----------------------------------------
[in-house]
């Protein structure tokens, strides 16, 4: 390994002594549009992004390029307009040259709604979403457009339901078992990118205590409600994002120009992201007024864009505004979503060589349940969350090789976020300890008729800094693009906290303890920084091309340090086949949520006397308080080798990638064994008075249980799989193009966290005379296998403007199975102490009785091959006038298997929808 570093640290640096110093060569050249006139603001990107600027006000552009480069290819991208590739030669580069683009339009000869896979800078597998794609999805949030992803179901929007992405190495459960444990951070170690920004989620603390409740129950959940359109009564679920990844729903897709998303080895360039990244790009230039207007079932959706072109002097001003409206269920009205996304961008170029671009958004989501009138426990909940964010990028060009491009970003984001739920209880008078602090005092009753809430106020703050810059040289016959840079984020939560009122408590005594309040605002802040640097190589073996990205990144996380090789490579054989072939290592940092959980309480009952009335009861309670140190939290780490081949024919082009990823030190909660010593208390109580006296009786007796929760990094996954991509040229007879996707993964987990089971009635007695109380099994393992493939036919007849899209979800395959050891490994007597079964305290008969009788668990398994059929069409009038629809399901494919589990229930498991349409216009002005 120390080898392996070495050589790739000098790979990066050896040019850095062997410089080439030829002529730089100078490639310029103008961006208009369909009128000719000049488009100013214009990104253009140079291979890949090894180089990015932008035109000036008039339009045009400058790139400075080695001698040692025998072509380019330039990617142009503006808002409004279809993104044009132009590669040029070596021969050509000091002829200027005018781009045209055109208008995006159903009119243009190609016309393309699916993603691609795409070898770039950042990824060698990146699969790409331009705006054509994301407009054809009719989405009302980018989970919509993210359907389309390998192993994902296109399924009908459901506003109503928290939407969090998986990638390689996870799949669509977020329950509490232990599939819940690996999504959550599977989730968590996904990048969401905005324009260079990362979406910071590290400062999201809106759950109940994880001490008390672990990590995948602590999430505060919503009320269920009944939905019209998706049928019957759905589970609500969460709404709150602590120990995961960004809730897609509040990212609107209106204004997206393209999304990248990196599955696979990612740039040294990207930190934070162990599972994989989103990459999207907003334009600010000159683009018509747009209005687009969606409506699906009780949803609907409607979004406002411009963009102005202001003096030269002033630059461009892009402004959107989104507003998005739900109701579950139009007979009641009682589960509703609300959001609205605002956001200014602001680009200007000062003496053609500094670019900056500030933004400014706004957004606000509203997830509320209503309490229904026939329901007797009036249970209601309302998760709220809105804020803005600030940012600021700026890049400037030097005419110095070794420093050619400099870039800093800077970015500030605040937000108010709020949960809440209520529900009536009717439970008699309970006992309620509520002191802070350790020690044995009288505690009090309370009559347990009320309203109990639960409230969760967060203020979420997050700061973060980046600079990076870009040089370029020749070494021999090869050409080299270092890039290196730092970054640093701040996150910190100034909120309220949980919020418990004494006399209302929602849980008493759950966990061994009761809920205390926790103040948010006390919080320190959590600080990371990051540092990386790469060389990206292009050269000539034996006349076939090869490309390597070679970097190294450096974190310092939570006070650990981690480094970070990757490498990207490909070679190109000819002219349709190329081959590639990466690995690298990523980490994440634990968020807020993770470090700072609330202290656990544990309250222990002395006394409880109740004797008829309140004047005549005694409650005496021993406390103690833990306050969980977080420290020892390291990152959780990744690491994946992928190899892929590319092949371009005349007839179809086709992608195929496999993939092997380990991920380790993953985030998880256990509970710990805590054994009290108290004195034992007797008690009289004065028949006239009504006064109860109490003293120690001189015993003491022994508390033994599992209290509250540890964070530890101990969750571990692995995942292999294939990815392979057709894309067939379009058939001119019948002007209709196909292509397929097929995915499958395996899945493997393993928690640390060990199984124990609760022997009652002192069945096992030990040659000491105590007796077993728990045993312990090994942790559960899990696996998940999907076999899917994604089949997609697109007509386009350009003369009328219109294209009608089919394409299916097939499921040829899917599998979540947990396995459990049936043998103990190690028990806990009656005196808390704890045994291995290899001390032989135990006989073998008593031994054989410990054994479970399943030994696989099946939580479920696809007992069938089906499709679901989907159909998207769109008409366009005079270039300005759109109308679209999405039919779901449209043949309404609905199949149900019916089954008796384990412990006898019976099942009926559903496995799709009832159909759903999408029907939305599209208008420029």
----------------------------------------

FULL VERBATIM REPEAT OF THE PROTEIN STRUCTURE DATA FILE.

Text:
[in-house]
């Protein structure tokens, strides 16, 4: 390994002594549009992004390029307009040259709604979403457009339901078992990118205590409600994002120009992201007024864009505004979503060589349940969350090789976020300890008729800094693009906290303890920084091309340090086949949520006397308080080798990638064994008075249980799989193009966290005379296998403007199975102490009785091959006038298997929808 570093640290640096110093060569050249006139603001990107600027006000552009480069290819991208590739030669580069683009339009000869896979800078597998794609999805949030992803179901929007992405190495459960444990951070170690920004989620603390409740129950959940359109009564679920990844729903897709998303080895360039990244790009230039207007079932959706072109002097001003409206269920009205996304961008170029671009958004989501009138426990909940964010990028060009491009970003984001739920209880008078602090005092009753809430106020703050810059040289016959840079984020939560009122408590005594309040605002802040640097190589073996990205990144996380090789490579054989072939290592940092959980309480009952009335009861309670140190939290780490081949024919082009990823030190909660010593208390109580006296009786007796929760990094996954991509040229007879996707993964987990089971009635007695109380099994393992493939036919007849899209979800395959050891490994007597079964305290008969009788668990398994059929069409009038629809399901494919589990229930498991349409216009002005 120390080898392996070495050589790739000098790979990066050896040019850095062997410089080439030829002529730089100078490639310029103008961006208009369909009128000719000049488009100013214009990104253009140079291979890949090894180089990015932008035109000036008039339009045009400058790139400075080695001698040692025998072509380019330039990617142009503006808002409004279809993104044009132009590669040029070596021969050509000091002829200027005018781009045209055109208008995006159903009119243009190609016309393309699916993603691609795409070898770039950042990824060698990146699969790409331009705006054509994301407009054809009719989405009302980018989970919509993210359907389309390998192993994902296109399924009908459901506003109503928290939407969090998986990638390689996870799949669509977020329950509490232990599939819940690996999504959550599977989730968590996904990048969401905005324009260079990362979406910071590290400062999201809106759950109940994880001490008390672990990590995948602590999430505060919503009320269920009944939905019209998706049928019957759905589970609500969460709404709150602590120990995961960004809730897609509040990212609107209106204004997206393209999304990248990196599955696979990612740039040294990207930190934070162990599972994989989103990459999207907003334009600010000159683009018509747009209005687009969606409506699906009780949803609907409607979004406002411009963009102005202001003096030269002033630059461009892009402004959107989104507003998005739900109701579950139009007979009641009682589960509703609300959001609205605002956001200014602001680009200007000062003496053609500094670019900056500030933004400014706004957004606000509203997830509320209503309490229904026939329901007797009036249970209601309302998760709220809105804020803005600030940012600021700026890049400037030097005419110095070794420093050619400099870039800093800077970015500030605040937000108010709020949960809440209520529900009536009717439970008699309970006992309620509520002191802070350790020690044995009288505690009090309370009559347990009320309203109990639960409230969760967060203020979420997050700061973060980046600079990076870009040089370029020749070494021999090869050409080299270092890039290196730092970054640093701040996150910190100034909120309220949980919020418990004494006399209302929602849980008493759950966990061994009761809920205390926790103040948010006390919080320190959590600080990371990051540092990386790469060389990206292009050269000539034996006349076939090869490309390597070679970097190294450096974190310092939570006070650990981690480094970070990757490498990207490909070679190109000819002219349709190329081959590639990466690995690298990523980490994440634990968020807020993770470090700072609330202290656990544990309250222990002395006394409880109740004797008829309140004047005549005694409650005496021993406390103690833990306050969980977080420290020892390291990152959780990744690491994946992928190899892929590319092949371009005349007839179809086709992608195929496999993939092997380990991920380790993953985030998880256990509970710990805590054994009290108290004195034992007797008690009289004065028949006239009504006064109860109490003293120690001189015993003491022994508390033994599992209290509250540890964070530890101990969750571990692995995942292999294939990815392979057709894309067939379009058939001119019948002007209709196909292509397929097929995915499958395996899945493997393993928690640390060990199984124990609760022997009652002192069945096992030990040659000491105590007796077993728990045993312990090994942790559960899990696996998940999907076999899917994604089949997609697109007509386009350009003369009328219109294209009608089919394409299916097939499921040829899917599998979540947990396995459990049936043998103990190690028990806990009656005196808390704890045994291995290899001390032989135990006989073998008593031994054989410990054994479970399943030994696989099946939580479920696809007992069938089906499709679901989907159909998207769109008409366009005079270039300005759109109308679209999405039919779901449209043949309404609905199949149900019916089954008796384990412990006898019976099942009926559903496995799709009832159909759903999408029907939305599209208008420029």